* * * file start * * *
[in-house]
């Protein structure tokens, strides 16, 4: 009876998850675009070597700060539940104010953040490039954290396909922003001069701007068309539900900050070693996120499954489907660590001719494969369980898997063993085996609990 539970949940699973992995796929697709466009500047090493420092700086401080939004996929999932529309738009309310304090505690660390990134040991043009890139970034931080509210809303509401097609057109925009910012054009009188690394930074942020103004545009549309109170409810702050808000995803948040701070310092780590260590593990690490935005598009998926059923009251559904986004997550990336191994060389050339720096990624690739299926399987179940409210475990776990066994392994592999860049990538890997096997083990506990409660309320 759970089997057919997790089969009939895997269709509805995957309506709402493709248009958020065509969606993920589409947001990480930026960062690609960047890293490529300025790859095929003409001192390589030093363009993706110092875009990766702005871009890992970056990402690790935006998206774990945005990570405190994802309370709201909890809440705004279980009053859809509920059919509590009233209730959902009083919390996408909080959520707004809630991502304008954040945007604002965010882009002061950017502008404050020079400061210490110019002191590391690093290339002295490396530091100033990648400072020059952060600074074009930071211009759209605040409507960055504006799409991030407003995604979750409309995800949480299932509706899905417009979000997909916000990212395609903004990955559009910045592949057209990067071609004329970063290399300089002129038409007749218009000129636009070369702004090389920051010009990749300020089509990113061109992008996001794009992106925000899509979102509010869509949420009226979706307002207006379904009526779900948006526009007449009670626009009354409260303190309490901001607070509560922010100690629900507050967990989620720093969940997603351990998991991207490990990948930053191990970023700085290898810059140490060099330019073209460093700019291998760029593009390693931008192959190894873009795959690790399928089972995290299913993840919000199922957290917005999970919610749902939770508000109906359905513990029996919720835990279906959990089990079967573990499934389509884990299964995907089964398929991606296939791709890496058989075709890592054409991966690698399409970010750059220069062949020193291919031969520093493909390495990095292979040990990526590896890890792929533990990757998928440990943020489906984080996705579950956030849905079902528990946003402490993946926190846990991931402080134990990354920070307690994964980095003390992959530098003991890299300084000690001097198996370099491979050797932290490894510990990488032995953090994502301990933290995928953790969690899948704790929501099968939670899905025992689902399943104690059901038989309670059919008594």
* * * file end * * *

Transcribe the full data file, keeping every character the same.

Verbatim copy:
[in-house]
């Protein structure tokens, strides 16, 4: 009876998850675009070597700060539940104010953040490039954290396909922003001069701007068309539900900050070693996120499954489907660590001719494969369980898997063993085996609990 539970949940699973992995796929697709466009500047090493420092700086401080939004996929999932529309738009309310304090505690660390990134040991043009890139970034931080509210809303509401097609057109925009910012054009009188690394930074942020103004545009549309109170409810702050808000995803948040701070310092780590260590593990690490935005598009998926059923009251559904986004997550990336191994060389050339720096990624690739299926399987179940409210475990776990066994392994592999860049990538890997096997083990506990409660309320 759970089997057919997790089969009939895997269709509805995957309506709402493709248009958020065509969606993920589409947001990480930026960062690609960047890293490529300025790859095929003409001192390589030093363009993706110092875009990766702005871009890992970056990402690790935006998206774990945005990570405190994802309370709201909890809440705004279980009053859809509920059919509590009233209730959902009083919390996408909080959520707004809630991502304008954040945007604002965010882009002061950017502008404050020079400061210490110019002191590391690093290339002295490396530091100033990648400072020059952060600074074009930071211009759209605040409507960055504006799409991030407003995604979750409309995800949480299932509706899905417009979000997909916000990212395609903004990955559009910045592949057209990067071609004329970063290399300089002129038409007749218009000129636009070369702004090389920051010009990749300020089509990113061109992008996001794009992106925000899509979102509010869509949420009226979706307002207006379904009526779900948006526009007449009670626009009354409260303190309490901001607070509560922010100690629900507050967990989620720093969940997603351990998991991207490990990948930053191990970023700085290898810059140490060099330019073209460093700019291998760029593009390693931008192959190894873009795959690790399928089972995290299913993840919000199922957290917005999970919610749902939770508000109906359905513990029996919720835990279906959990089990079967573990499934389509884990299964995907089964398929991606296939791709890496058989075709890592054409991966690698399409970010750059220069062949020193291919031969520093493909390495990095292979040990990526590896890890792929533990990757998928440990943020489906984080996705579950956030849905079902528990946003402490993946926190846990991931402080134990990354920070307690994964980095003390992959530098003991890299300084000690001097198996370099491979050797932290490894510990990488032995953090994502301990933290995928953790969690899948704790929501099968939670899905025992689902399943104690059901038989309670059919008594």